In general, Egyptian blue is a very stable pigment, and there are examples to be seen in Egypt that have been exposed for thousands of years without the loss of color, as seen in Figure 1. However, some objects painted with the Egyptian blue pigment show some discoloration that varies considerably, from a relatively greenish hue to black (Daniels, Stacey, & Middleton, 2004). In the studied shawabtis GEM no. 3429, 3173, and 3503, the microscopic investigation reveals that the greenish hue is a surface phenomenon, with what appears to be fresh, bright blue pigment lying beneath the greenish layer. Moreover, the microscopic investigation did not show any yellow particles in the greenish hue areas, so the hypothesis of a mixture of Egyptian blue and yellow pigments can be discarded. It is possible that the greenish hue is due to the degradation of the Egyptian blue pigment to atacamite or its polymorphs through the process known as “copper chloride cancer” (Abadir, 2014) or due to the darkening of organic materials used as binders or previous consolidation materials (Daniels et al., 2004). According to the XRF results of the greenish hue areas (Figure 3c), the elements that presented the highest intensities were Si, Cu, and Ca, with a significant amount of chlorine (Cl). This result provides strong evidence for the presence of the Egyptian blue pigment, confirming the corresponding visible reflectance spectrum (Figure 3d), which matched published spectra of Egyptian blue, with shifting in the reflectance ranging between 400 and 600 nm in the greenish blue painted layer due to its discoloration. The presence of Cl in the greenish hue areas would probably point to the presence of halite or a chlorine-containing solid phase and, considering the chemical reactivity of cuprorivaite, this solid phase could be atacamite, Cu2(OH)3Cl, or one of its polymorphs, paratacamite or clinoatacamite, which are products of the degradation of Egyptian blue when in contact with high-chloride concentration solutions. By applying XRD to the greenish hue areas (Figure 4b), apart from calcite and quartz, cuprorivaite (the main component of Egyptian blue) was detected. The absence of atacamite or its polymorphs in the diffractogram could be due to a lower percentage of atacamite or that the new phase formed on the surface of the blue pigment is amorphous. Consequently, the XRD technique is not able to detect it. Therefore, further analysis using Raman spectroscopy and gas chromatography/mass spectrometry will be necessary to determine its identity more precisely. This phenomenon (the coexistence of Egyptian blue and atacamite on blue-green colors) has already been reported by many authors (Giménez, 2015; Green, 2001; Lee, 1997; Riederer, 1977).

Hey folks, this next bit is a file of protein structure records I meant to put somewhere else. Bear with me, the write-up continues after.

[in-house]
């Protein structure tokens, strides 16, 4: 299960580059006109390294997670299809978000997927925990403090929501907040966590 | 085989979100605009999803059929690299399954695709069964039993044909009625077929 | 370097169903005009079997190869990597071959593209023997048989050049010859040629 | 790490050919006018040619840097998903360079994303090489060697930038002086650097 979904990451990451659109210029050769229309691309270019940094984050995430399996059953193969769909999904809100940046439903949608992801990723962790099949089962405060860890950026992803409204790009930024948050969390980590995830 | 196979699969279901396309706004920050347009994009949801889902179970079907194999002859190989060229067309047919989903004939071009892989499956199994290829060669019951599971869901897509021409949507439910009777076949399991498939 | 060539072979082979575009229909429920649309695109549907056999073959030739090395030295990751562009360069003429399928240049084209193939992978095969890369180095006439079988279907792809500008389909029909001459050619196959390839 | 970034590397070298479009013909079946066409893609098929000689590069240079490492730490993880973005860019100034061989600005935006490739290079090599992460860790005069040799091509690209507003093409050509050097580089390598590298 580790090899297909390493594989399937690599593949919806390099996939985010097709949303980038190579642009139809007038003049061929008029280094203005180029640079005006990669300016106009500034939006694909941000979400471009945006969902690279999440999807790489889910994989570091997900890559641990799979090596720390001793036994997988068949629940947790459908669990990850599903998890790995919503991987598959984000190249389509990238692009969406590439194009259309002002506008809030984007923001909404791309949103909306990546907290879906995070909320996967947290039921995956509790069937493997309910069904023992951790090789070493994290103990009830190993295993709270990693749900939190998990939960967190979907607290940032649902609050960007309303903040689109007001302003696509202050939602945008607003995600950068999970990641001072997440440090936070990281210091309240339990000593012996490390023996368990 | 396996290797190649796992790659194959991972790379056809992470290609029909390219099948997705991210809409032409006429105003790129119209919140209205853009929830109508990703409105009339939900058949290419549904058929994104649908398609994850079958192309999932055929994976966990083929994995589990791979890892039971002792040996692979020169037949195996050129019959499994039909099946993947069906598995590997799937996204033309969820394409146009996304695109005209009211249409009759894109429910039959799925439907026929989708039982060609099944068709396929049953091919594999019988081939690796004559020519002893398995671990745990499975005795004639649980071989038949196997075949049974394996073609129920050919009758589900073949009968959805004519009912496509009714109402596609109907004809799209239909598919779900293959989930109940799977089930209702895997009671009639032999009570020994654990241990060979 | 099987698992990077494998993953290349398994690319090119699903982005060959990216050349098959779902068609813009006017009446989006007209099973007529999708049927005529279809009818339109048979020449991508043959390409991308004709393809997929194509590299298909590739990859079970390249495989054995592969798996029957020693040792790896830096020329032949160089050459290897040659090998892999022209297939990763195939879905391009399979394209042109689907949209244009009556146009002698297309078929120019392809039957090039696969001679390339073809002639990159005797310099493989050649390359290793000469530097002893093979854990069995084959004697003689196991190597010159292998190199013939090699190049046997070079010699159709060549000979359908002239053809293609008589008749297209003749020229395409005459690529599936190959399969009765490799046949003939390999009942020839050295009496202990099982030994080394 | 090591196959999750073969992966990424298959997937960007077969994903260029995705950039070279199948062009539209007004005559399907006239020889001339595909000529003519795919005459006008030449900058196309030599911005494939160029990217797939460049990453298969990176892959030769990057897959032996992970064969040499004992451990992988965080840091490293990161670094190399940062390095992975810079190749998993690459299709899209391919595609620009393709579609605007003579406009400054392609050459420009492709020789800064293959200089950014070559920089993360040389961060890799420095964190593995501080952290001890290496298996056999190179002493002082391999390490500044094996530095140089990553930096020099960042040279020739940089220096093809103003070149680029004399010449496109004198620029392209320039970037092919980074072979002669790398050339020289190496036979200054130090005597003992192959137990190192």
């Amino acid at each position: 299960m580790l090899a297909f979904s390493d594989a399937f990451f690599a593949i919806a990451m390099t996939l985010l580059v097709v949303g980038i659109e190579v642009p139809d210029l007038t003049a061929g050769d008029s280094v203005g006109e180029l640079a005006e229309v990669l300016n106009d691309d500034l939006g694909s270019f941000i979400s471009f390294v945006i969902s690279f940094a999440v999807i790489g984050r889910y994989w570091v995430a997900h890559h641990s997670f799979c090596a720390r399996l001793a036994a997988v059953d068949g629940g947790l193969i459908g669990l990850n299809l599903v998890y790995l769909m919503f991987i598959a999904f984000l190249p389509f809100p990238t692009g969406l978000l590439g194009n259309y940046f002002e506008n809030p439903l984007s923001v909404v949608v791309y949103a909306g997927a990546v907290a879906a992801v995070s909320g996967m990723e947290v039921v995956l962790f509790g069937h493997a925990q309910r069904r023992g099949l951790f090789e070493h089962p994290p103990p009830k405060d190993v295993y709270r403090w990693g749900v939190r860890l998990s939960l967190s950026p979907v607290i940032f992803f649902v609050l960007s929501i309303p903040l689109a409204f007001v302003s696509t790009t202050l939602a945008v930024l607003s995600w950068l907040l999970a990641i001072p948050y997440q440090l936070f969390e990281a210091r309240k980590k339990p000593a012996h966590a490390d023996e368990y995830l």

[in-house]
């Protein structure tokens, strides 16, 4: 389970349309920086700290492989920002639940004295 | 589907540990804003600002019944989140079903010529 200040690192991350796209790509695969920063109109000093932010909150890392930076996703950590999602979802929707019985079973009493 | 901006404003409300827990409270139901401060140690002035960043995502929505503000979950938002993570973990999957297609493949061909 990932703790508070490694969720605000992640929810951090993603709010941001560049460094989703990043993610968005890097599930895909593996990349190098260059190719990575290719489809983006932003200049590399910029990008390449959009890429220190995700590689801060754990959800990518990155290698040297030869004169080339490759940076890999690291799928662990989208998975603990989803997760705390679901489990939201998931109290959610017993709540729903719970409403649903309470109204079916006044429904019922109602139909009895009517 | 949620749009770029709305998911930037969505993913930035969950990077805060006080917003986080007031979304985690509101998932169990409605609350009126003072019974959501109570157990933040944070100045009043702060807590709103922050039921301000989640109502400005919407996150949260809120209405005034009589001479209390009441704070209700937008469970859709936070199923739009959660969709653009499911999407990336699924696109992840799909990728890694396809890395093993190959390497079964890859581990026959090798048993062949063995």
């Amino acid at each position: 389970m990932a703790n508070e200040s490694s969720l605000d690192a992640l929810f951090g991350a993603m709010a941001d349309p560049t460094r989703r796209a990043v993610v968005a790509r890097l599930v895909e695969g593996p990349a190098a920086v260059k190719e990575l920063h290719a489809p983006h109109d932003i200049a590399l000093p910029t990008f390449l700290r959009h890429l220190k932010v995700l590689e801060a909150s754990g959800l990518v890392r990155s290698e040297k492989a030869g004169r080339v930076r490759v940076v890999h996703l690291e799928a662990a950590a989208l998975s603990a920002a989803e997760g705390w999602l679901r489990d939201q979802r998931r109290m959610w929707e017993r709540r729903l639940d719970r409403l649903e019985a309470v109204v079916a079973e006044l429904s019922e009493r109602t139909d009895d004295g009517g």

3.1.2 Yellow Painted Layer